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Search History Review

Quick Look: Search History

Designer: Tom Rohlf
Publisher: Player Ten
Year Published: 2018
No. of Players: 3+
Ages: 10+
Playing Time: 30-60 minutes

Find more info on PlayerTen.com

: I was provided a copy of Search History for my review, as well as the NSFW (Not Safe For Work) edition.

Ah, Internet search engines. A true haven of knowledge. A place to look up useful information, things like recipes, directions, questions that need answers. But that doesn't always mean that the most common searches are also the most obvious...

In Search History, players are tasked with guessing the most common web searches. They are only given the first half of the search, and it is their job to find out how it ends. However, they're also throwing red herrings into the mix, in the hopes that everyone else will guess incorrectly. The first person to earn 25 points will win. Can you keep everyone guessing for long enough - or will you get lucky and match the correct answer to boost yourself ahead?

The family edition (white box) and the NSFW edition (black box).


Rules and Setup:
The rules are simple: each round, the "Leader" draws a card from the top of the deck. Each card has three prompts, each of which is the first half of a common web search; the Leader selects the prompt that corresponds to the next card's matching color and reads it aloud. The other players then fill out their answer pads with what they believe is the most common (or at least most believable) second half of the web search, and the Leader fills out their answer pad with the correct answer (the top web search). The answers are collected, and the Leader reads them out, giving players a chance to vote on which answer they believe is correct.

After everyone has voted for their answer of choice, the Leader reveals the correct answer, and players are given points (1 point for each player that guesses your answer, 2 points for guessing the correct answer). If two people write the same wrong answer, then their answers are disqualified; however, if someone writes the correct answer down, that person automatically receives 4 points, and the round ends. The role of Leader transfers to the next person, and rounds continue until a player reaches 25 points and is crowned champion!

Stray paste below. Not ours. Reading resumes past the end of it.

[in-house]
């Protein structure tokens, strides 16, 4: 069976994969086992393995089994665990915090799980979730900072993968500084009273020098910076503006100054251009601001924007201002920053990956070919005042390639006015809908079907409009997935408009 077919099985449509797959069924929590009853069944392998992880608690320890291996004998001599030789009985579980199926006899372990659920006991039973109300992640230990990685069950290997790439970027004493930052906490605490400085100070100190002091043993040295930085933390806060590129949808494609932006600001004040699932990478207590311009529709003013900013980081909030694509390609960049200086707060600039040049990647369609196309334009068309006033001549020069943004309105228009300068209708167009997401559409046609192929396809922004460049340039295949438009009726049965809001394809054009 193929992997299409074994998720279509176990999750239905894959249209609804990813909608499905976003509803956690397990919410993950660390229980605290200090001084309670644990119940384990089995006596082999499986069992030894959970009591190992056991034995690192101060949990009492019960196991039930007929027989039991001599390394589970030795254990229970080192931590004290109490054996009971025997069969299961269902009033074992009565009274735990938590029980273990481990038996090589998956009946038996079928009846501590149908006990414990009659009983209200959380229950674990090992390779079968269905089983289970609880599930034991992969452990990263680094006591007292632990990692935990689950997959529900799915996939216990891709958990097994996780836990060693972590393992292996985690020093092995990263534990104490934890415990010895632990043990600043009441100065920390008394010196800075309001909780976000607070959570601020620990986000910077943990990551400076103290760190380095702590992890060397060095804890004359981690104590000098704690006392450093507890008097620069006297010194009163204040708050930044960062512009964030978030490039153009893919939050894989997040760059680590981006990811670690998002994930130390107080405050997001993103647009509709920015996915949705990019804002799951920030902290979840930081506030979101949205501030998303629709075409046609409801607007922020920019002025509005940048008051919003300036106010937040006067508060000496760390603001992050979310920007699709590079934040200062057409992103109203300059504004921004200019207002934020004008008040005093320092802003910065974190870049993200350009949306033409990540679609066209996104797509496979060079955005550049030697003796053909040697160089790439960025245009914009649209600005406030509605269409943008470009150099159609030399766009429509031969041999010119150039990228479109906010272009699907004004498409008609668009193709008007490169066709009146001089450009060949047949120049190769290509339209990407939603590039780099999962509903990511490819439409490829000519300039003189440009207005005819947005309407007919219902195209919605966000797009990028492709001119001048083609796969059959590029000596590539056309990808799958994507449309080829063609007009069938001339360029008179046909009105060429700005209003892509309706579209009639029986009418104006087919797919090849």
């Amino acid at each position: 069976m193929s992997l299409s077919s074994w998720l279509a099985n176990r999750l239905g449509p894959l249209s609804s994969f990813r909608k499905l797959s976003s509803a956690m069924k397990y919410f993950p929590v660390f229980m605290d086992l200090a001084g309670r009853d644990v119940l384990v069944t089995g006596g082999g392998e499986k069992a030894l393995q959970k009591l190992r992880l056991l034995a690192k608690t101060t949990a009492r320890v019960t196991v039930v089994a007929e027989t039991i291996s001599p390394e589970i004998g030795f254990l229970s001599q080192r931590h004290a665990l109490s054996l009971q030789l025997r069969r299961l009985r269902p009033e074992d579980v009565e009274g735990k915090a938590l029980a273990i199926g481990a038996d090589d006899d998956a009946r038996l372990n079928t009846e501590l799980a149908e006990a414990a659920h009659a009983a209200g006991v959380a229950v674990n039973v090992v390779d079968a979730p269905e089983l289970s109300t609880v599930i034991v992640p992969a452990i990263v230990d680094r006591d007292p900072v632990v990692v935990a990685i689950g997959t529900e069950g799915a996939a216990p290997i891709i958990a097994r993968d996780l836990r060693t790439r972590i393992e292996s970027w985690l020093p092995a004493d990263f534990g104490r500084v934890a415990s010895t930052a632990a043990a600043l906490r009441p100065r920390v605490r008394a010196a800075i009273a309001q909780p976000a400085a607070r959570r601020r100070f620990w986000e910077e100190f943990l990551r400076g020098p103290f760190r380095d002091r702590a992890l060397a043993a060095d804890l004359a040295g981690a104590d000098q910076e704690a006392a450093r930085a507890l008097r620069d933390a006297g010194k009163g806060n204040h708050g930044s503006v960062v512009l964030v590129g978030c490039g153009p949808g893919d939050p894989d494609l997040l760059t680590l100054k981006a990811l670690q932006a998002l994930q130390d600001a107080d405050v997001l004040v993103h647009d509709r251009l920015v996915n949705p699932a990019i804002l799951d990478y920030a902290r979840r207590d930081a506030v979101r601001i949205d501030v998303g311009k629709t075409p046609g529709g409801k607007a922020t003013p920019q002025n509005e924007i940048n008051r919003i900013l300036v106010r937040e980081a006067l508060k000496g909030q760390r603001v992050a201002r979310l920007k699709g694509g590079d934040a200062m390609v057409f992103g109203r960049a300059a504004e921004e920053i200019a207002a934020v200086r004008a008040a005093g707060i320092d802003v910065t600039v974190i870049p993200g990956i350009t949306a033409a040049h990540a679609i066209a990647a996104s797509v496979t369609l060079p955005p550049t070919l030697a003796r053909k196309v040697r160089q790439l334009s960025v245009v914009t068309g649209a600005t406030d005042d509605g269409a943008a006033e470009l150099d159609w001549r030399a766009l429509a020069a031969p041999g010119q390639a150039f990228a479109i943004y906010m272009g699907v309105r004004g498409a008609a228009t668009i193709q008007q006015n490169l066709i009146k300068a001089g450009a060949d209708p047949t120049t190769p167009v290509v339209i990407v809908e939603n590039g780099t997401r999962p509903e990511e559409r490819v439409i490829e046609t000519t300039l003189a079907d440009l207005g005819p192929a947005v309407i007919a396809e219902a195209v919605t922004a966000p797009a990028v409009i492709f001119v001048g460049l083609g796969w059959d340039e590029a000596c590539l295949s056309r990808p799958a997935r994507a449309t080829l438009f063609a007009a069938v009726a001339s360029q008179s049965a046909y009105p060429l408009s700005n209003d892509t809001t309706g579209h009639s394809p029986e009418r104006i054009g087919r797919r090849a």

The components, in all their glory. Make sure you have some pencils handy!

Setup is as easy as giving the cards a good shuffle, and making sure each player gets an answer pad and something to write with (make sure the Leader also gets the score pad to keep track of points).

Theme and Mechanics:
Much like classic word game Balderdash or more recent online hit Fibbage, players must use their imagination to come up with realistic answers, while trying to suss out the true answer among the fakes. It's a tried-and-true party game formula, with the modern twist of internet searches.

Along with the basic rules, the game has a few optional house rules, including letting players pick whichever prompt they want from the card, having people vote on answers they think deserve extra points (if they're really funny, for instance), or even having the Leader look up the up-to-date top searches instead of relying on the card answers, as those things can change over time. These optional rules can tweak the game to make it more enjoyable, depending on the group you're with.

All the cards and answer pads, tucked nicely into the game's insert.

Game Play: